We keep an eye on the upstarts in every vertical. And so when a company as well designed as Path.to starts to take on industry giants such as LinkedIn and About.me, they are always in the back of our minds.
TNW covered Path.to when it launched, some two months ago, calling it a “gorgeous and simple professional network.” Those are the two things that set it apart from the behemoth that is LinkedIn, a service that is both ugly, and bloated. Every network, as it grows, aggloms to itself an increasing number of features, to fend off new competition, and in the process can become quite laden. In the professional space, this is what Path.to is working to reverse.
“This event was off the charts”
Gary Vaynerchuk was so impressed with TNW Conference 2016 he paused mid-talk to applaud us.
If you want to get a quick overview of what Path.to can do, I recommend reading our earlier coverage of the company which you can read here. Today, we are focusing on updates to the larger product.
Path.to did not launch with a messaging system built it, likely in the name of simplicity, but it was something that it had to introduce at some point. Today is that day. The good news is that while messaging has the potential to be frustrating and spammy, Path.to has a good handle on how to manage it.
LinkedIn has an odd note sending system that has paid ‘InMail’ alongside a more traditional messaging system. Path.to’s new feature allows anyone to message anyone, but lets the receiver decide if they wish to read the note in question, and then decide if they ever want to receive mail from that person again. Of course, that decision is private. In other words, Path.to gives users the power to control their inflow of notes.
The team told TNW that this is consistent with their vision of working more to empower the individual user over the recruiter, who will try to overuse any professional social network that they can find.
While Path.to has no plans at the moment to build native mobile applications (its team remains small, with a total of five employees), today it has released on the go search. Before, you could view Path.to profiles from your smartphone, but little more.
This meant that the core ability that Path.to is building towards, finding a very specific person with certain skills in an exact area, was impossible while on your handset. Now, you can hunt for anyone, with any skills, anywhere.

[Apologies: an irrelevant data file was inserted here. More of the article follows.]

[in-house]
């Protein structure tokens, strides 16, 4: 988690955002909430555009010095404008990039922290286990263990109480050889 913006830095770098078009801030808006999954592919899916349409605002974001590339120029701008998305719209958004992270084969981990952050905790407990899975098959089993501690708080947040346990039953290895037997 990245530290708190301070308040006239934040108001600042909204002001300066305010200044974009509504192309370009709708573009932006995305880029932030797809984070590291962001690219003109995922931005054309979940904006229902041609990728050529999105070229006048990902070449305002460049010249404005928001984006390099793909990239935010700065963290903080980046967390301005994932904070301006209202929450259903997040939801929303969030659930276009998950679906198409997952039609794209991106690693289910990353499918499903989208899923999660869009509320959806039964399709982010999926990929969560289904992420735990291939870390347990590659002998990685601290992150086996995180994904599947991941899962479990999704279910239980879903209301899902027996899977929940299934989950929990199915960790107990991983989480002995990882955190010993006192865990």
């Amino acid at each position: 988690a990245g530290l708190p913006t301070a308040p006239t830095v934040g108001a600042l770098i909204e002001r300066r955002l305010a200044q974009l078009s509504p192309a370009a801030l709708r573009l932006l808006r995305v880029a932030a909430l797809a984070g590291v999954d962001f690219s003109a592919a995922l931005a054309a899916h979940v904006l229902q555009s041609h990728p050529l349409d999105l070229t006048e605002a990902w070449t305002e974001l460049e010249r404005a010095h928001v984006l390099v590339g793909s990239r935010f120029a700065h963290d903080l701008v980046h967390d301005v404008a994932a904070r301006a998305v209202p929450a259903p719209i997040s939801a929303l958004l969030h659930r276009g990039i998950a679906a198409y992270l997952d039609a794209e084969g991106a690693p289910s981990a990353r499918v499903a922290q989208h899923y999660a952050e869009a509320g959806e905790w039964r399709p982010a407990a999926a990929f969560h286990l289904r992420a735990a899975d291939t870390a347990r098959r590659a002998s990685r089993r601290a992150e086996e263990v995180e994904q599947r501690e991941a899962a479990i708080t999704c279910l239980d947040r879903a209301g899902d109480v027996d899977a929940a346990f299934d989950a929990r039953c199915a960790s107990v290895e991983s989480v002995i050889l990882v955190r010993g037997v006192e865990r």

Page Rank for Professionals
Path.to’s final release today is its most interesting. It is working to build an algorithm to help rank professionals on a number of factors, to help bring to the surface those that you might want to find. Looking for a PHP guy in New York City? Path.to wants to make your search simple, and quick.
To do so, it is collating users’ experience, education level, social graph information and reputation, and adding in the ability to ‘analyze semantics’ to help sort people. We asked if this was like Klout for professionals, and were told that it is emphatically not.
What this will do is help Path.to eventually build out a jobs feature in its larger product, something that the company alluded to while talking to TNW, but wouldn’t give details on. This is the general idea: while Path.to has been designed to help the professionals stand out, it also wants to take that work and make the process of filling jobs as pleasant as using the product is for an individual. Hence, the new ranking system. If Path.to wants to help someone fill a spot, it wants to show them the absolute best candidates.
This is likely to be the foundation of Path.to’s revenue model in the future.
On the whole, we liked Path.to before, and we like it more now. If you haven’t checked it out, you probably should.